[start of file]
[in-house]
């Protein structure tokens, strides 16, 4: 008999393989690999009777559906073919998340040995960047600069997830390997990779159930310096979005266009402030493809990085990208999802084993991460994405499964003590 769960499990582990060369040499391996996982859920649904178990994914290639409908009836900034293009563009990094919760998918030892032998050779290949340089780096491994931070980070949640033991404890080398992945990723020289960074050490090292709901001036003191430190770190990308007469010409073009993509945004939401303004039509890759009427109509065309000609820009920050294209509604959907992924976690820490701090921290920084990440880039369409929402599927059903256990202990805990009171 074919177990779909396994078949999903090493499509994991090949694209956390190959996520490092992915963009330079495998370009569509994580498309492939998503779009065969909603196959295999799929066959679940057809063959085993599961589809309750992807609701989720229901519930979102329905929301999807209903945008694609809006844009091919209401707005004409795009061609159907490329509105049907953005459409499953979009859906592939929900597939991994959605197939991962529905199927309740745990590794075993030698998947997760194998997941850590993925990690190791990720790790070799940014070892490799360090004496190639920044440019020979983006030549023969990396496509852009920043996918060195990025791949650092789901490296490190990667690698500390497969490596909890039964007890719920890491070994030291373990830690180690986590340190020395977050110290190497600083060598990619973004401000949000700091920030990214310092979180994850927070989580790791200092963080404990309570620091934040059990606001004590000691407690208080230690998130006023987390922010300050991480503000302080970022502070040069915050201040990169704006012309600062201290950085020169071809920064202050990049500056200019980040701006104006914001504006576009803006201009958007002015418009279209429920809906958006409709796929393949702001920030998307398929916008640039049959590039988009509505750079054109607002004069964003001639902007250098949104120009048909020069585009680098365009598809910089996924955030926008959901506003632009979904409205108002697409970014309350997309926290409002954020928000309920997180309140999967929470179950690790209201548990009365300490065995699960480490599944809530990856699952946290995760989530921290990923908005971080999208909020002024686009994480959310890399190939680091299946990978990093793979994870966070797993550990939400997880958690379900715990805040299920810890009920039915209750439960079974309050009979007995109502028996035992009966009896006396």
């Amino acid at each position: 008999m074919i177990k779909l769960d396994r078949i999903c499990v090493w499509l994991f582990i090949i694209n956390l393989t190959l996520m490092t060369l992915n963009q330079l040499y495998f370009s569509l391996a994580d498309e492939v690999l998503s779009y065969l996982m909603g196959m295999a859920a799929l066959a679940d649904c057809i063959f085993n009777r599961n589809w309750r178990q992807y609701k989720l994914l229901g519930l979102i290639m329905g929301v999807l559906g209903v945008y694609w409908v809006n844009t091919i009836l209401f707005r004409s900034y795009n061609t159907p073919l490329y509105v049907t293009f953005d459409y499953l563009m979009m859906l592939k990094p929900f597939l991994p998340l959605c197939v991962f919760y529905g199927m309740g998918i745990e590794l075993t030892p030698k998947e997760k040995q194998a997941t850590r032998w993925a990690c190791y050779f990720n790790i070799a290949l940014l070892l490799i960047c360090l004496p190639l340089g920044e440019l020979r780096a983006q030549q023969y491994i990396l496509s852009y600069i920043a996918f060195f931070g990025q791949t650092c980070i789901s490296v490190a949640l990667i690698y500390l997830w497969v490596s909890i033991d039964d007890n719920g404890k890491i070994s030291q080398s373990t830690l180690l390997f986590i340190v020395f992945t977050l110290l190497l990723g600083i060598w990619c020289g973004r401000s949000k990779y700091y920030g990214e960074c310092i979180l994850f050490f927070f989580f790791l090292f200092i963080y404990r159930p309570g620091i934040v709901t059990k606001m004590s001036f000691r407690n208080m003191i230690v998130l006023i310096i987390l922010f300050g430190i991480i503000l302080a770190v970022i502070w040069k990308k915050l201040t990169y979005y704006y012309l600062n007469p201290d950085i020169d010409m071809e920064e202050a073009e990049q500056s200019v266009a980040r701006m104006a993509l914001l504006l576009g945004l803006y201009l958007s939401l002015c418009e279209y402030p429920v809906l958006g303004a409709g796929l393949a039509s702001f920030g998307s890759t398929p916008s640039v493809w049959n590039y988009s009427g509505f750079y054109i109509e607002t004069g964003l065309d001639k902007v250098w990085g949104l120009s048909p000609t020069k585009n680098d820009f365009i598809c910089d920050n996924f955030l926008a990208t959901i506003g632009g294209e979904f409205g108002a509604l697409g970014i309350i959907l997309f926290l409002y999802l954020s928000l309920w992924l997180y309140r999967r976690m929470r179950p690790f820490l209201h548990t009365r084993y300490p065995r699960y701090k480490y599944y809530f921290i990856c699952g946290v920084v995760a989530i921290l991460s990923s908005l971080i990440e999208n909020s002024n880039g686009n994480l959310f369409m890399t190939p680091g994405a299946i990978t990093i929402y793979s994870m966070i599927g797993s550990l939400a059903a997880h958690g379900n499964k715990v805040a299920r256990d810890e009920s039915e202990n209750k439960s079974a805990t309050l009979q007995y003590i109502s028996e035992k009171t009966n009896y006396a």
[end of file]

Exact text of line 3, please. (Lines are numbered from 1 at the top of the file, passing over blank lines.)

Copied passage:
């Amino acid at each position: 008999m074919i177990k779909l769960d396994r078949i999903c499990v090493w499509l994991f582990i090949i694209n956390l393989t190959l996520m490092t060369l992915n963009q330079l040499y495998f370009s569509l391996a994580d498309e492939v690999l998503s779009y065969l996982m909603g196959m295999a859920a799929l066959a679940d649904c057809i063959f085993n009777r599961n589809w309750r178990q992807y609701k989720l994914l229901g519930l979102i290639m329905g929301v999807l559906g209903v945008y694609w409908v809006n844009t091919i009836l209401f707005r004409s900034y795009n061609t159907p073919l490329y509105v049907t293009f953005d459409y499953l563009m979009m859906l592939k990094p929900f597939l991994p998340l959605c197939v991962f919760y529905g199927m309740g998918i745990e590794l075993t030892p030698k998947e997760k040995q194998a997941t850590r032998w993925a990690c190791y050779f990720n790790i070799a290949l940014l070892l490799i960047c360090l004496p190639l340089g920044e440019l020979r780096a983006q030549q023969y491994i990396l496509s852009y600069i920043a996918f060195f931070g990025q791949t650092c980070i789901s490296v490190a949640l990667i690698y500390l997830w497969v490596s909890i033991d039964d007890n719920g404890k890491i070994s030291q080398s373990t830690l180690l390997f986590i340190v020395f992945t977050l110290l190497l990723g600083i060598w990619c020289g973004r401000s949000k990779y700091y920030g990214e960074c310092i979180l994850f050490f927070f989580f790791l090292f200092i963080y404990r159930p309570g620091i934040v709901t059990k606001m004590s001036f000691r407690n208080m003191i230690v998130l006023i310096i987390l922010f300050g430190i991480i503000l302080a770190v970022i502070w040069k990308k915050l201040t990169y979005y704006y012309l600062n007469p201290d950085i020169d010409m071809e920064e202050a073009e990049q500056s200019v266009a980040r701006m104006a993509l914001l504006l576009g945004l803006y201009l958007s939401l002015c418009e279209y402030p429920v809906l958006g303004a409709g796929l393949a039509s702001f920030g998307s890759t398929p916008s640039v493809w049959n590039y988009s009427g509505f750079y054109i109509e607002t004069g964003l065309d001639k902007v250098w990085g949104l120009s048909p000609t020069k585009n680098d820009f365009i598809c910089d920050n996924f955030l926008a990208t959901i506003g632009g294209e979904f409205g108002a509604l697409g970014i309350i959907l997309f926290l409002y999802l954020s928000l309920w992924l997180y309140r999967r976690m929470r179950p690790f820490l209201h548990t009365r084993y300490p065995r699960y701090k480490y599944y809530f921290i990856c699952g946290v920084v995760a989530i921290l991460s990923s908005l971080i990440e999208n909020s002024n880039g686009n994480l959310f369409m890399t190939p680091g994405a299946i990978t990093i929402y793979s994870m966070i599927g797993s550990l939400a059903a997880h958690g379900n499964k715990v805040a299920r256990d810890e009920s039915e202990n209750k439960s079974a805990t309050l009979q007995y003590i109502s028996e035992k009171t009966n009896y006396a």